Clarks has come under fire for its controversial new shoe range.
The retailer has been accused of "everyday sexism" for calling its new girls' shoe range "Dolly Babe", while the boys' equivalent is called "Leader."
The sole of the girl's shoe is pink and covered in hearts, while the boy's version is decorated with footballs.
Liberal Democrats' shadow Brexit minister Sarah Ludford described the name choices and design for the two shoe ranges as "depressing", while Carolyn Harris, shadow minister for women and equalities, said it constituted "blatant discrimination."
Labour councillor Miranda Williams said on Twitter that she was " appalled to find a Dolly Babe range for girls but a Leader range for boys."
Conservative MP Jacob Rees-Mogg said he could not believe Clarks had been "so foolish to call a pair of shoes for a girl Dolly Babe."
"It's wrong in all sorts of ways ... this is just really silly," he told the BBC.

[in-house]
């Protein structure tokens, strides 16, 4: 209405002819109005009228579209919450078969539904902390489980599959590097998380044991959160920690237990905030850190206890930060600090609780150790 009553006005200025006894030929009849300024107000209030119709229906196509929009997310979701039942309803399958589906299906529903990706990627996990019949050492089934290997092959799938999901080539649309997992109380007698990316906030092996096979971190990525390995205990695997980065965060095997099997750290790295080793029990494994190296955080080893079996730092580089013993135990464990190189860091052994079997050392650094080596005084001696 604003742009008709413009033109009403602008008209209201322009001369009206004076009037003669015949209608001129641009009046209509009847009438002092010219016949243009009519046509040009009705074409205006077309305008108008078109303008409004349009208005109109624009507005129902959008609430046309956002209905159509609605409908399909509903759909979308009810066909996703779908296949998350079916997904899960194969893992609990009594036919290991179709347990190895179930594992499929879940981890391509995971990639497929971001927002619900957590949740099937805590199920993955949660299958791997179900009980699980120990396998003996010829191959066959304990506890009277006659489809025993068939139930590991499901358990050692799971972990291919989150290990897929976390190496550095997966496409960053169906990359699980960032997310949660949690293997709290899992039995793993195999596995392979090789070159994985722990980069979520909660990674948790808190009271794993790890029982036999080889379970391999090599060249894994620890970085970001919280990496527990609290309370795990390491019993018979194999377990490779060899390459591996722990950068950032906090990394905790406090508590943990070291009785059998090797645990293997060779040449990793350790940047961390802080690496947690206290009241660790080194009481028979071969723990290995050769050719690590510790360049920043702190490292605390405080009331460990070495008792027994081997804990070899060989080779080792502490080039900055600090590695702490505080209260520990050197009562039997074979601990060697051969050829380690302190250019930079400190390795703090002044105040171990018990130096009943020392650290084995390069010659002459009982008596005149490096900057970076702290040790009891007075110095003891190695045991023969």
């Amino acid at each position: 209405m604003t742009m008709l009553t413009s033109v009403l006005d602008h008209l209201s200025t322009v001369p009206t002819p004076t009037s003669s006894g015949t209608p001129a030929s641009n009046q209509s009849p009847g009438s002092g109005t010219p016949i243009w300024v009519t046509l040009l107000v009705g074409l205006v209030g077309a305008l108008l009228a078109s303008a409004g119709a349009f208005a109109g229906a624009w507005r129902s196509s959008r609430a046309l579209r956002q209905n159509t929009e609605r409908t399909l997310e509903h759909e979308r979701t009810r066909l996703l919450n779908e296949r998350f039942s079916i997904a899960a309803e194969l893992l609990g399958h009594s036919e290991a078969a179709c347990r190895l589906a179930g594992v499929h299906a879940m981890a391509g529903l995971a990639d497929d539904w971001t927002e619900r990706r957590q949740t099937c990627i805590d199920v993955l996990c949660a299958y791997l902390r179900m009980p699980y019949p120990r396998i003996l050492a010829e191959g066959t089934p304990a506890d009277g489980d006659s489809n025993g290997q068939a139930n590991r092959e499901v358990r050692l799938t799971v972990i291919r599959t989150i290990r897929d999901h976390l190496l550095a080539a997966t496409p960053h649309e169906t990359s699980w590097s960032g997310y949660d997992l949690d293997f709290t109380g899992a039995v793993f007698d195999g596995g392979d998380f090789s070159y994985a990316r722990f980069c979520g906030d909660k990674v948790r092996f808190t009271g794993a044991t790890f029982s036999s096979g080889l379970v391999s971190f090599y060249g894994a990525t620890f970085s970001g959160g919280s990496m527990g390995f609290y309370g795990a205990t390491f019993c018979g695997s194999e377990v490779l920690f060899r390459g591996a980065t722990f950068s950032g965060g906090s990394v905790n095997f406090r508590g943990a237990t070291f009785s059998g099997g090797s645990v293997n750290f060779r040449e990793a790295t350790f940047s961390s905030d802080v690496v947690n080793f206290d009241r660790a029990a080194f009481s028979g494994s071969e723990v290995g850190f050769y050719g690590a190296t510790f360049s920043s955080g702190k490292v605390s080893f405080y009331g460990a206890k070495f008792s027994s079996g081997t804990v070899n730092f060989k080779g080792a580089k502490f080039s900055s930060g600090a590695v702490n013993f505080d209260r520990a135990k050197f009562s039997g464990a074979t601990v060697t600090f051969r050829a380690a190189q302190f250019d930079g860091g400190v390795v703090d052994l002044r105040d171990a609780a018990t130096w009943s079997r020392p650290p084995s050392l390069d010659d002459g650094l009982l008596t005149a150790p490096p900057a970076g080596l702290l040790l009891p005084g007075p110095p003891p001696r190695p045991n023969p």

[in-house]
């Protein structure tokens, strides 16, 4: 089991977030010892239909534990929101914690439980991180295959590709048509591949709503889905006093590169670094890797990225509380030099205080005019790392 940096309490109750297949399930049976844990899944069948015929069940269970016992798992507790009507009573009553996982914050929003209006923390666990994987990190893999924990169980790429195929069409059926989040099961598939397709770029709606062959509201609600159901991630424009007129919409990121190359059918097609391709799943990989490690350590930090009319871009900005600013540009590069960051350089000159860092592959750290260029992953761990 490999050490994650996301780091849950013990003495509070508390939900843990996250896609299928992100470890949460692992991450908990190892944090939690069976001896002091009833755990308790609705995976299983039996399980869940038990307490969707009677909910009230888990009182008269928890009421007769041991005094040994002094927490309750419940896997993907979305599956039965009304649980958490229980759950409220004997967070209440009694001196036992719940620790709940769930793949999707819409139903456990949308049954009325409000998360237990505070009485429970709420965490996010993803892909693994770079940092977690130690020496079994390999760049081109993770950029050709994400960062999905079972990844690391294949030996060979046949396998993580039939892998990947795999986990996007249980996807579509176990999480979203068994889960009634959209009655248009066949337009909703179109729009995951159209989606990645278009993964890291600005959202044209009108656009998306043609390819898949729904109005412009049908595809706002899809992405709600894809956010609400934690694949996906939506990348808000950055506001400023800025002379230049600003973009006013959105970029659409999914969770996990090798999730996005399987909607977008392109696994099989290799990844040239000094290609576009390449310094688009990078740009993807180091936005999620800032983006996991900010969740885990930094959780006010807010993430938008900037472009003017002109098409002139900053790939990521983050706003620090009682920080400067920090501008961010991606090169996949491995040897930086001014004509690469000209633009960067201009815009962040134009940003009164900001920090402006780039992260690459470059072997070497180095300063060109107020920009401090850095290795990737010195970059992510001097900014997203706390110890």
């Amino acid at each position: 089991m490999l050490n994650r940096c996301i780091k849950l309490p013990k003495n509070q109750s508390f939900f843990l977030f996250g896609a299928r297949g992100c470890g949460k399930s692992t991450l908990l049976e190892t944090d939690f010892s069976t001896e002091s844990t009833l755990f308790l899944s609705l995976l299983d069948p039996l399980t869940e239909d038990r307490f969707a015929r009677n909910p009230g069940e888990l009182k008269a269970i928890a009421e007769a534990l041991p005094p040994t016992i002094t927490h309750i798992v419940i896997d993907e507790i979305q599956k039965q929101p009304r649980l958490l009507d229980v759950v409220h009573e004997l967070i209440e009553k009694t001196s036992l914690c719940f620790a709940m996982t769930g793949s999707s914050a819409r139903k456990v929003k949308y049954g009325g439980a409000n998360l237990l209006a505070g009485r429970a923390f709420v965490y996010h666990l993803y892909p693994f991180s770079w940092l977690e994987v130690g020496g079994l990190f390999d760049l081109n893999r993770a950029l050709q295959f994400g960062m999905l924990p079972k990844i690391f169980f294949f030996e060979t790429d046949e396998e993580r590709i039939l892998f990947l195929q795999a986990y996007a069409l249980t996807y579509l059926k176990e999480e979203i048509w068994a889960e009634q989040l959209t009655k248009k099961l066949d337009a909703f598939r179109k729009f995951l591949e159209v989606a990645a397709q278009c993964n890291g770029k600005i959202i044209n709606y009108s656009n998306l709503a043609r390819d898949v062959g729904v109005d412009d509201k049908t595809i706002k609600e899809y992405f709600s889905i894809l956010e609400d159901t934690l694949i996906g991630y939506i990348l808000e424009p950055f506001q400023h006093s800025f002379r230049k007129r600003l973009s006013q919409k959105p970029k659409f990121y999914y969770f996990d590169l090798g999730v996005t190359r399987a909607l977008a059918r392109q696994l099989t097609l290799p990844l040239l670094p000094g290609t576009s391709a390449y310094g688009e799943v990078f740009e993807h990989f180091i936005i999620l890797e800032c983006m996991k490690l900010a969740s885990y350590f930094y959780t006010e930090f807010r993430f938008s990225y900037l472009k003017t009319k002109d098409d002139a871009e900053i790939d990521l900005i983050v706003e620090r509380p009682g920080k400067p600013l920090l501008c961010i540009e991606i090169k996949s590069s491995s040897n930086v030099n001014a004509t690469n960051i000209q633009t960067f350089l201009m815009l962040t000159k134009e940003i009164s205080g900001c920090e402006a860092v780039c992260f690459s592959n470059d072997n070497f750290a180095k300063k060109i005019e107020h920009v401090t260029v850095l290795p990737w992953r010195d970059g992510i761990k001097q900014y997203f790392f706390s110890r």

After receiving a number of customer complaints, the manufacturer decided to remove the Dolly Babe range from its website. The boys' range remains on sale.
"We are working hard to ensure our ranges reflect our gender-neutral ethos," a Clarks spokesperson said.
The range is still available online from retailers including Amazon and John Lewis.
It is not the first time Clarks has been embroiled in a sexism row. Earlier this month, a parent buying school shoes for her daughter and son said the brand's girls' shoes were inferior to the boys' range.
"In the boys' section the shoes are sturdy, comfortable and weatherproof with soles clearly designed with running and climbing in mind," she wrote in a Facebook post. "In contrast, the girls' shoes have inferior soles, are not fully covered and are not well padded at the ankle. They are not comfortable and are not suited to outdoor activities in British weather."
In response to the mother's feedback, Clarks said it would start designing more unisex shoes and work to promote its gender-neutral stance both online and in the store.